Unfortunately, youths bear the brunt of the misdeeds of the present crop of politicians. How so? Youths are the poorly educated, unemployed or unemployable, and poverty stricken chunk of the population who resort to any means available to survive no matter how ungodly. The privileged youths scattered in the Diaspora know too well that ajo ko da bi ile (there is no place like home), but can’t just come back to homeland due to the harsh economic realities which are the legacies of our neo-colonial masters. Many are victims of racial discrimination and xenophobic attacks in foreign countries as recently experienced in South Africa.
Many impressionable youths without adequate means, but with enough determination, embark on perilous journeys to escape the desperate conditions in the country only to end in the belly of the Mediterranean Sea! Nigerian youths have had enough of the oppressive rule, greed and mismanagement of our commonwealth by the over-recycled political class- mostly self-serving gerontocrats. We need a new generation of visionary and energetic leaders, period! Nigeria is bursting at the seams on all fronts as a complication of this “over-wash syndrome” like it is with old fabrics that have seen better days with use and over-wash.
That the vote of the electorate counts with the improvement in the electoral process is a reason to look to the future with hope, especially by the youths whose shoulders will ultimately bear the responsibility for the redemption of our commonwealth. Mhairi Black, a 20-year-old female student of the University of Glasgow, defeated a veteran parliamentarian in a quest for change in the United Kingdom recently. How much money did the final year university student have to match the financial muscle of her heavyweight political opponent who she unseated at the ballot? Closer home in South Africa Mmusi Maimane, a 34-year -old black man was also recently elected to lead the main opposition party in a strategic move to rein in the ruling party. These two are instances of youths taking a stand in modern day politics. Nigerian youths need to seize the moment and form critical alignments that will enable them to harness their numerical strength for political advantage in the near future. After all, politics is a game of numbers.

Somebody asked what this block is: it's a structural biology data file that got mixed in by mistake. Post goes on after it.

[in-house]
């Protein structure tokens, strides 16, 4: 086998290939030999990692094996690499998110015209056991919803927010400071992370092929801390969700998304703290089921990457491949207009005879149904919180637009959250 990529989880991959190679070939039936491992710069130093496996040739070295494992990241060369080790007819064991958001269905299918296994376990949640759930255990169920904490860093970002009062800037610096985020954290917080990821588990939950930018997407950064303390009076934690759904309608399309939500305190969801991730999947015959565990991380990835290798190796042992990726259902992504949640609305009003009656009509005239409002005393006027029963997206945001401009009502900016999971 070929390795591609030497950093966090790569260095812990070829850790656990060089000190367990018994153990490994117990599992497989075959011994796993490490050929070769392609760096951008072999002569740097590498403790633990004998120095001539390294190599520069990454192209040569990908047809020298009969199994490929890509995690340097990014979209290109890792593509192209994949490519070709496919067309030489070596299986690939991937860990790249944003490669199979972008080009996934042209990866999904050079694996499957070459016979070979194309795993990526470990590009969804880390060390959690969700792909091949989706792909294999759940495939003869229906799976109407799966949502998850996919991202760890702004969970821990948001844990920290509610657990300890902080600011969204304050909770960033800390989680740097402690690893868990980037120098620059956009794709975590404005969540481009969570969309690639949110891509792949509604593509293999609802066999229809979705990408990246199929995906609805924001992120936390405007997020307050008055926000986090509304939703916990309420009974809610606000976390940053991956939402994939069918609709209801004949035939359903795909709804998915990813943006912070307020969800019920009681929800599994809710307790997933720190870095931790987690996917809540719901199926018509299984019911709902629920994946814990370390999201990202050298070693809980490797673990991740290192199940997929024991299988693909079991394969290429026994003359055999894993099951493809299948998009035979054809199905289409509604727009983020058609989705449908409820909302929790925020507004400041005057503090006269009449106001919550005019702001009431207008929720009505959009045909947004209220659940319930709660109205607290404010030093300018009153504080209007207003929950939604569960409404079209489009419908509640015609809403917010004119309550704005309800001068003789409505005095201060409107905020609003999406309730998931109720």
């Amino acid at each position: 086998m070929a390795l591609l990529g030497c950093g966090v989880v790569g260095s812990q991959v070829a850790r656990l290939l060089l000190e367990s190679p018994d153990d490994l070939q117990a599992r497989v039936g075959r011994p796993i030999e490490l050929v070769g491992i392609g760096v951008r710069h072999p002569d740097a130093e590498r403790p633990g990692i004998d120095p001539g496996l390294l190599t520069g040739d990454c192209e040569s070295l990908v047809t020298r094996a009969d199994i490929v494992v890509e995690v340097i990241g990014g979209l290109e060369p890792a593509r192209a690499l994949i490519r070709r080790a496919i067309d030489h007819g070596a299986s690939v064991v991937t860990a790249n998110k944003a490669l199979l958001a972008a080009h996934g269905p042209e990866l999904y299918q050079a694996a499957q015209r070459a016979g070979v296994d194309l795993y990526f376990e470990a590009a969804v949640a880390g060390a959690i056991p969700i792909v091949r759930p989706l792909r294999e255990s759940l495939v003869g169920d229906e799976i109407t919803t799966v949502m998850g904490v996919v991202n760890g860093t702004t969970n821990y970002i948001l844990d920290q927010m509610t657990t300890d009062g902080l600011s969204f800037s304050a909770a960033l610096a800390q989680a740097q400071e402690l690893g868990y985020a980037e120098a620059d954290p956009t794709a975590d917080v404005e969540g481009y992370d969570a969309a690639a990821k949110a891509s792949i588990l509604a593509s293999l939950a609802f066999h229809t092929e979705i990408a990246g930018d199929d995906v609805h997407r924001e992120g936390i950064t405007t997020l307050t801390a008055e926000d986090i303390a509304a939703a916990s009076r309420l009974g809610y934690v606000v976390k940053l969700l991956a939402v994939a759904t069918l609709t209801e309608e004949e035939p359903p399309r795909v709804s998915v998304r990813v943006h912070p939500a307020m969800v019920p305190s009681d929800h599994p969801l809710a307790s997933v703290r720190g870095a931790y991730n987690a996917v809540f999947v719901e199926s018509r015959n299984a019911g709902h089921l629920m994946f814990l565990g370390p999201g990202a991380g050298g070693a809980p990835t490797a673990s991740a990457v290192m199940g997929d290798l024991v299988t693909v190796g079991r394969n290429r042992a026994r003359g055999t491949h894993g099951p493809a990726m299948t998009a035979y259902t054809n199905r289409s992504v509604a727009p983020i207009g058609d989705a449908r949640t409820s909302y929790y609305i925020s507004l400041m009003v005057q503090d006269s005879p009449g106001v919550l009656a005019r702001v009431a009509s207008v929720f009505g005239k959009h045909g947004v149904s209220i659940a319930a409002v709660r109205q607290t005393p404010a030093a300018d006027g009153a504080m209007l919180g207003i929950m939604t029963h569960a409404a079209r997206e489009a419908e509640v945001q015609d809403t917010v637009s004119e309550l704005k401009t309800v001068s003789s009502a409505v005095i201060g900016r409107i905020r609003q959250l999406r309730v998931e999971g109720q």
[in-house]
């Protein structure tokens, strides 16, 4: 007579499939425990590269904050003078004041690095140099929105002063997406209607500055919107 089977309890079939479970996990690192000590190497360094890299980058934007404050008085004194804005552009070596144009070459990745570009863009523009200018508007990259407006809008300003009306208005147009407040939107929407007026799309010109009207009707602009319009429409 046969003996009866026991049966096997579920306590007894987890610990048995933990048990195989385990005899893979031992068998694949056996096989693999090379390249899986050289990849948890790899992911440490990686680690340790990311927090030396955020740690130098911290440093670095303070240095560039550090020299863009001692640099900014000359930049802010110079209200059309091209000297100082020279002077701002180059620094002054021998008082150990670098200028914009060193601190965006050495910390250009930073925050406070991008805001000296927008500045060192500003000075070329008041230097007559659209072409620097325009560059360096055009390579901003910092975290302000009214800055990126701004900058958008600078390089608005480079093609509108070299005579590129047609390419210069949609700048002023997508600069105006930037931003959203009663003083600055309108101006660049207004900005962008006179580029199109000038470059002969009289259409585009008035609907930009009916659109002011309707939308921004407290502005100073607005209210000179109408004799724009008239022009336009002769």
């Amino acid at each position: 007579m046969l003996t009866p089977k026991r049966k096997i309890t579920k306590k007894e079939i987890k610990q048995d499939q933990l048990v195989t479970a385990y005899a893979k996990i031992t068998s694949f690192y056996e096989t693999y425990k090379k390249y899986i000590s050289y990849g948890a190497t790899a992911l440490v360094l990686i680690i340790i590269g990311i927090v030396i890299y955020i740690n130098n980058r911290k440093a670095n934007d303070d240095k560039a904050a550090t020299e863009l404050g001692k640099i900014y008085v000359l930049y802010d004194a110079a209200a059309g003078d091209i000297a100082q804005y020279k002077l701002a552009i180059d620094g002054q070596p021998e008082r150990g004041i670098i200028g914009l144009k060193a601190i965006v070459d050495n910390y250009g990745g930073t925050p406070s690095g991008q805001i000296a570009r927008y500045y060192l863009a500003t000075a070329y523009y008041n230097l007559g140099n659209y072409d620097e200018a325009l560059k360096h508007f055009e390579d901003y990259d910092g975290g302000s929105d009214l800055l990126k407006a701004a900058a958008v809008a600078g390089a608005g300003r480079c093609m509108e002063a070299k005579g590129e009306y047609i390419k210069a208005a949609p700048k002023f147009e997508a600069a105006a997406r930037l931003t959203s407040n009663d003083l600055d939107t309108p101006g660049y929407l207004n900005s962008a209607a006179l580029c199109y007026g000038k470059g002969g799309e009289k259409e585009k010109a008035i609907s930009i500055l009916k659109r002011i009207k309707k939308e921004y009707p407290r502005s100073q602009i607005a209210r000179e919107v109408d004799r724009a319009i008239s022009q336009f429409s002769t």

The numerical strength of the Nigerian youths, however, needs to be combined with good character, high sense of patriotism, and responsible leadership to be of any meaningful contribution to the redemption of the country. Youths are not immune from the prevalent corruption of values in the nation today. It is however not too late to commence massive re-orientation of our youths so they can take their rightful place in the political affairs of our dear country. This should be a major deliverable of the change Nigerians voted for in the last general elections. Nigeria is not in short supply of the means to do the needful in this wise. From the civil society organisations, to students associations, religious bodies, community youth associations (street carnivals by youths are commonplace in many parts of Nigeria) and the national youth council, enrollment of youths for purposeful political activism is a no brainer. Social media should also be deployed as a powerful tool to rally youth to their responsibility, not only for entertainment and idle gossips.
The Nigerian youths must engage in politics now for many reasons. The politically complacent youth of today will soon be a middle aged person who may have to contend with shortages of decent housing, energy, good education for the next generation and efficient qualitative health services if the malady of youth political disengagement is not remedied now. The time to act is now and the discussion must gather momentum everywhere to advance the struggle for political emancipation of Nigerian youths, if need be, on a third platform – an alternative youthful platform to the floundering All Progressives Congress (APC) and Peoples Democratic Party (PDP) of today!
• Olatunji wrote from Ibadan.